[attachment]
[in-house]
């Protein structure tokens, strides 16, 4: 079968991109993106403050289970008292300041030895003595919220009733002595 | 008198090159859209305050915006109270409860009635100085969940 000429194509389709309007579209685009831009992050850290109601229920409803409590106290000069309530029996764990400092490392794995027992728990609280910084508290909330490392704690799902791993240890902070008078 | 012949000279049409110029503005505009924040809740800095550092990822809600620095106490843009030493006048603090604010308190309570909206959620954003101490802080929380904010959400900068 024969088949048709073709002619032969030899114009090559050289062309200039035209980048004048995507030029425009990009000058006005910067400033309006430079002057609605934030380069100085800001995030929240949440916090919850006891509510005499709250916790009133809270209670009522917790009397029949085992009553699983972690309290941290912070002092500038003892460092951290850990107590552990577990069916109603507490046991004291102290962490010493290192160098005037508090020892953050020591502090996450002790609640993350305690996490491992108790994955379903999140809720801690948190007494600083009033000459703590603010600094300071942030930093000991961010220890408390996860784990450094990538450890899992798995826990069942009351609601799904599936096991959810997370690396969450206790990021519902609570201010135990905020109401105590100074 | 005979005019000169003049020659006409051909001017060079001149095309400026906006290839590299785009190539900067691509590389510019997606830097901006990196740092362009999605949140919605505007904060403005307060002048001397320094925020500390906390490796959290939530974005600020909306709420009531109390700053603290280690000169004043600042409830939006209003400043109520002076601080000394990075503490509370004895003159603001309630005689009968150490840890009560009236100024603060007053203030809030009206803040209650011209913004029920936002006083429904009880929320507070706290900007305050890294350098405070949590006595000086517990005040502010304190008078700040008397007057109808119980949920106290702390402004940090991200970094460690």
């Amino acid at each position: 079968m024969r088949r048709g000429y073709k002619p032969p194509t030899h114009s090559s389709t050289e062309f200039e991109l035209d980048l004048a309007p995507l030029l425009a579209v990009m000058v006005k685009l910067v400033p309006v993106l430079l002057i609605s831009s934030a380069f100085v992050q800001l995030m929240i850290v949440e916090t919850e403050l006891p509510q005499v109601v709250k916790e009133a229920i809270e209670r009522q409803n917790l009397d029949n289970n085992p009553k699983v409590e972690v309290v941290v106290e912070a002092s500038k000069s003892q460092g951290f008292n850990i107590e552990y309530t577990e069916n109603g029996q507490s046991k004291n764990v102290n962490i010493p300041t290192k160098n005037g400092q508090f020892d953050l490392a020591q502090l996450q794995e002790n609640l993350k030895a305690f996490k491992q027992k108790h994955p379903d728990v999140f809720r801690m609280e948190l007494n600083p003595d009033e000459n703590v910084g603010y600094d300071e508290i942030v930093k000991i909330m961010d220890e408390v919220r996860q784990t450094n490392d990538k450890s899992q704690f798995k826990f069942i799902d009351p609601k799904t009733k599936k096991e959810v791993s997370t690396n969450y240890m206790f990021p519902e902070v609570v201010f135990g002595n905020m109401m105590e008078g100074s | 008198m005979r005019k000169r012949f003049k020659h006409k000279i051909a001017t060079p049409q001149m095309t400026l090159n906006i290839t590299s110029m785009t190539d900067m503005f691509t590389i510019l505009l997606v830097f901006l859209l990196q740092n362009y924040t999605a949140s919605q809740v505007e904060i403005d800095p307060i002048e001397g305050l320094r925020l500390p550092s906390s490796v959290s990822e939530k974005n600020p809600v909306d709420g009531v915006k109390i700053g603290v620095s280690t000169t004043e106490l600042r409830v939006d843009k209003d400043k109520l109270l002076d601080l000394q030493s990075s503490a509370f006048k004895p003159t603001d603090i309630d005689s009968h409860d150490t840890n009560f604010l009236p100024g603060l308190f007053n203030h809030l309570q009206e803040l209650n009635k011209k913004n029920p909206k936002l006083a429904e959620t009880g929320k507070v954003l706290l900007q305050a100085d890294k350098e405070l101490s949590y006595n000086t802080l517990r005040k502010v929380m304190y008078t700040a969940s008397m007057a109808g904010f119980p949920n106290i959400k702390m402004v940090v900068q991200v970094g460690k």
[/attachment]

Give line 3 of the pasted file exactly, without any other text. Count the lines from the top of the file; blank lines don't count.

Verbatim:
């Amino acid at each position: 079968m024969r088949r048709g000429y073709k002619p032969p194509t030899h114009s090559s389709t050289e062309f200039e991109l035209d980048l004048a309007p995507l030029l425009a579209v990009m000058v006005k685009l910067v400033p309006v993106l430079l002057i609605s831009s934030a380069f100085v992050q800001l995030m929240i850290v949440e916090t919850e403050l006891p509510q005499v109601v709250k916790e009133a229920i809270e209670r009522q409803n917790l009397d029949n289970n085992p009553k699983v409590e972690v309290v941290v106290e912070a002092s500038k000069s003892q460092g951290f008292n850990i107590e552990y309530t577990e069916n109603g029996q507490s046991k004291n764990v102290n962490i010493p300041t290192k160098n005037g400092q508090f020892d953050l490392a020591q502090l996450q794995e002790n609640l993350k030895a305690f996490k491992q027992k108790h994955p379903d728990v999140f809720r801690m609280e948190l007494n600083p003595d009033e000459n703590v910084g603010y600094d300071e508290i942030v930093k000991i909330m961010d220890e408390v919220r996860q784990t450094n490392d990538k450890s899992q704690f798995k826990f069942i799902d009351p609601k799904t009733k599936k096991e959810v791993s997370t690396n969450y240890m206790f990021p519902e902070v609570v201010f135990g002595n905020m109401m105590e008078g100074s | 008198m005979r005019k000169r012949f003049k020659h006409k000279i051909a001017t060079p049409q001149m095309t400026l090159n906006i290839t590299s110029m785009t190539d900067m503005f691509t590389i510019l505009l997606v830097f901006l859209l990196q740092n362009y924040t999605a949140s919605q809740v505007e904060i403005d800095p307060i002048e001397g305050l320094r925020l500390p550092s906390s490796v959290s990822e939530k974005n600020p809600v909306d709420g009531v915006k109390i700053g603290v620095s280690t000169t004043e106490l600042r409830v939006d843009k209003d400043k109520l109270l002076d601080l000394q030493s990075s503490a509370f006048k004895p003159t603001d603090i309630d005689s009968h409860d150490t840890n009560f604010l009236p100024g603060l308190f007053n203030h809030l309570q009206e803040l209650n009635k011209k913004n029920p909206k936002l006083a429904e959620t009880g929320k507070v954003l706290l900007q305050a100085d890294k350098e405070l101490s949590y006595n000086t802080l517990r005040k502010v929380m304190y008078t700040a969940s008397m007057a109808g904010f119980p949920n106290i959400k702390m402004v940090v900068q991200v970094g460690k």